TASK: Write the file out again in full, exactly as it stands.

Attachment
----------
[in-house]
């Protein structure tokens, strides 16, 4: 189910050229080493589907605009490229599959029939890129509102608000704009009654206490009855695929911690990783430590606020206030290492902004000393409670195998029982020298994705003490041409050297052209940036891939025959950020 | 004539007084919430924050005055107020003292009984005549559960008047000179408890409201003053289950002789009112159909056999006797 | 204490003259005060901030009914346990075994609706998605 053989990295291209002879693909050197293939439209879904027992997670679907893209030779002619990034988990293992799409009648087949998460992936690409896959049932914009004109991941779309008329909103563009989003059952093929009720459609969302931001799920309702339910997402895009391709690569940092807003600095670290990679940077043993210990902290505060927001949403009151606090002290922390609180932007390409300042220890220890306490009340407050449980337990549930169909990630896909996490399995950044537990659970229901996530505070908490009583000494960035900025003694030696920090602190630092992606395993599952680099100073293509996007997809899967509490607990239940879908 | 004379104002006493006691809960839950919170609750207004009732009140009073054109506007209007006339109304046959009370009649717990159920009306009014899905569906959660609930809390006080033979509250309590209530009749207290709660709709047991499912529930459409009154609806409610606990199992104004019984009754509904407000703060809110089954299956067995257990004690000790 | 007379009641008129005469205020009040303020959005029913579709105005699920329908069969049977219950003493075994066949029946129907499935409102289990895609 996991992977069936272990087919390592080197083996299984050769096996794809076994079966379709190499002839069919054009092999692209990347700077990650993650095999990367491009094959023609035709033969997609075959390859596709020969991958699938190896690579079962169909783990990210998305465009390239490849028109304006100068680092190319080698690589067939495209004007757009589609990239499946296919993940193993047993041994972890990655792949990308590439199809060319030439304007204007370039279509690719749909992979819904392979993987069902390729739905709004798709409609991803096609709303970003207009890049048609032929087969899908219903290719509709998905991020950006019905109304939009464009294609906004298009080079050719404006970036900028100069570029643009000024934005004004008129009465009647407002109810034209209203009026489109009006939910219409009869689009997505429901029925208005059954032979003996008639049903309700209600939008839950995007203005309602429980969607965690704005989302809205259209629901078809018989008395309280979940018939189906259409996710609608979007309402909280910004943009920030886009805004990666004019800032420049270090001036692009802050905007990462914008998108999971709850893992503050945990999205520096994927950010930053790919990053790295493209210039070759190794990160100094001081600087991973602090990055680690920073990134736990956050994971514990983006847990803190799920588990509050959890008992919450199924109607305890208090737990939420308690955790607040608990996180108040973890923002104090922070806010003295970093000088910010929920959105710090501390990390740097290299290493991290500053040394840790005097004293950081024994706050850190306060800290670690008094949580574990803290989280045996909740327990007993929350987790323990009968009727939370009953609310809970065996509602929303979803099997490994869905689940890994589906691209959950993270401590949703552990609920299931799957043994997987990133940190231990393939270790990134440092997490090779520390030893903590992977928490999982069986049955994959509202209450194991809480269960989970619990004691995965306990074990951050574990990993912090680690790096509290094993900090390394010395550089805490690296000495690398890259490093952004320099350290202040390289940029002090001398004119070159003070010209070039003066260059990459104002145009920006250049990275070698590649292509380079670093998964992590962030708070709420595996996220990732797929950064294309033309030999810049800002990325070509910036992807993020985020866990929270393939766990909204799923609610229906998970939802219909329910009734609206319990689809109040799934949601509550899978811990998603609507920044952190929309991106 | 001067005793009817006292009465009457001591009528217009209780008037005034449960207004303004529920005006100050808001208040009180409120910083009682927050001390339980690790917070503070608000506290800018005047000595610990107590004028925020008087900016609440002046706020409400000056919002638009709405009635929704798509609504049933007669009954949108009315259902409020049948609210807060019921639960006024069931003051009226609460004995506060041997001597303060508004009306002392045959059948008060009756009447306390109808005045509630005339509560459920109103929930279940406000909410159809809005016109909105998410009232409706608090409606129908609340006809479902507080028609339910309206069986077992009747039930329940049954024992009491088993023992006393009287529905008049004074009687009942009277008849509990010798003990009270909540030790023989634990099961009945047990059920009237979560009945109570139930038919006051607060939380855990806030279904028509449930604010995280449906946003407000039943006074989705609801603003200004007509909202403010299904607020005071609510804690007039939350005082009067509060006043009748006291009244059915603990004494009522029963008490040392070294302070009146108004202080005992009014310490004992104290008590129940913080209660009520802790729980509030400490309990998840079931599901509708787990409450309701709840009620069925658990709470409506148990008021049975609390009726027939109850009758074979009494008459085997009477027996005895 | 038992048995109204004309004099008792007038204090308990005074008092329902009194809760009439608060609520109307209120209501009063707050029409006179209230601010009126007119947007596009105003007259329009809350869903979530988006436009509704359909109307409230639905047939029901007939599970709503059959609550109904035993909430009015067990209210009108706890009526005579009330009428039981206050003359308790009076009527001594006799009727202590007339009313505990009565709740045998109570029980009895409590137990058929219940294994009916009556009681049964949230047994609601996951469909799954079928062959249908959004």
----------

[in-house]
């Protein structure tokens, strides 16, 4: 189910050229080493589907605009490229599959029939890129509102608000704009009654206490009855695929911690990783430590606020206030290492902004000393409670195998029982020298994705003490041409050297052209940036891939025959950020 | 004539007084919430924050005055107020003292009984005549559960008047000179408890409201003053289950002789009112159909056999006797 | 204490003259005060901030009914346990075994609706998605 053989990295291209002879693909050197293939439209879904027992997670679907893209030779002619990034988990293992799409009648087949998460992936690409896959049932914009004109991941779309008329909103563009989003059952093929009720459609969302931001799920309702339910997402895009391709690569940092807003600095670290990679940077043993210990902290505060927001949403009151606090002290922390609180932007390409300042220890220890306490009340407050449980337990549930169909990630896909996490399995950044537990659970229901996530505070908490009583000494960035900025003694030696920090602190630092992606395993599952680099100073293509996007997809899967509490607990239940879908 | 004379104002006493006691809960839950919170609750207004009732009140009073054109506007209007006339109304046959009370009649717990159920009306009014899905569906959660609930809390006080033979509250309590209530009749207290709660709709047991499912529930459409009154609806409610606990199992104004019984009754509904407000703060809110089954299956067995257990004690000790 | 007379009641008129005469205020009040303020959005029913579709105005699920329908069969049977219950003493075994066949029946129907499935409102289990895609 996991992977069936272990087919390592080197083996299984050769096996794809076994079966379709190499002839069919054009092999692209990347700077990650993650095999990367491009094959023609035709033969997609075959390859596709020969991958699938190896690579079962169909783990990210998305465009390239490849028109304006100068680092190319080698690589067939495209004007757009589609990239499946296919993940193993047993041994972890990655792949990308590439199809060319030439304007204007370039279509690719749909992979819904392979993987069902390729739905709004798709409609991803096609709303970003207009890049048609032929087969899908219903290719509709998905991020950006019905109304939009464009294609906004298009080079050719404006970036900028100069570029643009000024934005004004008129009465009647407002109810034209209203009026489109009006939910219409009869689009997505429901029925208005059954032979003996008639049903309700209600939008839950995007203005309602429980969607965690704005989302809205259209629901078809018989008395309280979940018939189906259409996710609608979007309402909280910004943009920030886009805004990666004019800032420049270090001036692009802050905007990462914008998108999971709850893992503050945990999205520096994927950010930053790919990053790295493209210039070759190794990160100094001081600087991973602090990055680690920073990134736990956050994971514990983006847990803190799920588990509050959890008992919450199924109607305890208090737990939420308690955790607040608990996180108040973890923002104090922070806010003295970093000088910010929920959105710090501390990390740097290299290493991290500053040394840790005097004293950081024994706050850190306060800290670690008094949580574990803290989280045996909740327990007993929350987790323990009968009727939370009953609310809970065996509602929303979803099997490994869905689940890994589906691209959950993270401590949703552990609920299931799957043994997987990133940190231990393939270790990134440092997490090779520390030893903590992977928490999982069986049955994959509202209450194991809480269960989970619990004691995965306990074990951050574990990993912090680690790096509290094993900090390394010395550089805490690296000495690398890259490093952004320099350290202040390289940029002090001398004119070159003070010209070039003066260059990459104002145009920006250049990275070698590649292509380079670093998964992590962030708070709420595996996220990732797929950064294309033309030999810049800002990325070509910036992807993020985020866990929270393939766990909204799923609610229906998970939802219909329910009734609206319990689809109040799934949601509550899978811990998603609507920044952190929309991106 | 001067005793009817006292009465009457001591009528217009209780008037005034449960207004303004529920005006100050808001208040009180409120910083009682927050001390339980690790917070503070608000506290800018005047000595610990107590004028925020008087900016609440002046706020409400000056919002638009709405009635929704798509609504049933007669009954949108009315259902409020049948609210807060019921639960006024069931003051009226609460004995506060041997001597303060508004009306002392045959059948008060009756009447306390109808005045509630005339509560459920109103929930279940406000909410159809809005016109909105998410009232409706608090409606129908609340006809479902507080028609339910309206069986077992009747039930329940049954024992009491088993023992006393009287529905008049004074009687009942009277008849509990010798003990009270909540030790023989634990099961009945047990059920009237979560009945109570139930038919006051607060939380855990806030279904028509449930604010995280449906946003407000039943006074989705609801603003200004007509909202403010299904607020005071609510804690007039939350005082009067509060006043009748006291009244059915603990004494009522029963008490040392070294302070009146108004202080005992009014310490004992104290008590129940913080209660009520802790729980509030400490309990998840079931599901509708787990409450309701709840009620069925658990709470409506148990008021049975609390009726027939109850009758074979009494008459085997009477027996005895 | 038992048995109204004309004099008792007038204090308990005074008092329902009194809760009439608060609520109307209120209501009063707050029409006179209230601010009126007119947007596009105003007259329009809350869903979530988006436009509704359909109307409230639905047939029901007939599970709503059959609550109904035993909430009015067990209210009108706890009526005579009330009428039981206050003359308790009076009527001594006799009727202590007339009313505990009565709740045998109570029980009895409590137990058929219940294994009916009556009681049964949230047994609601996951469909799954079928062959249908959004």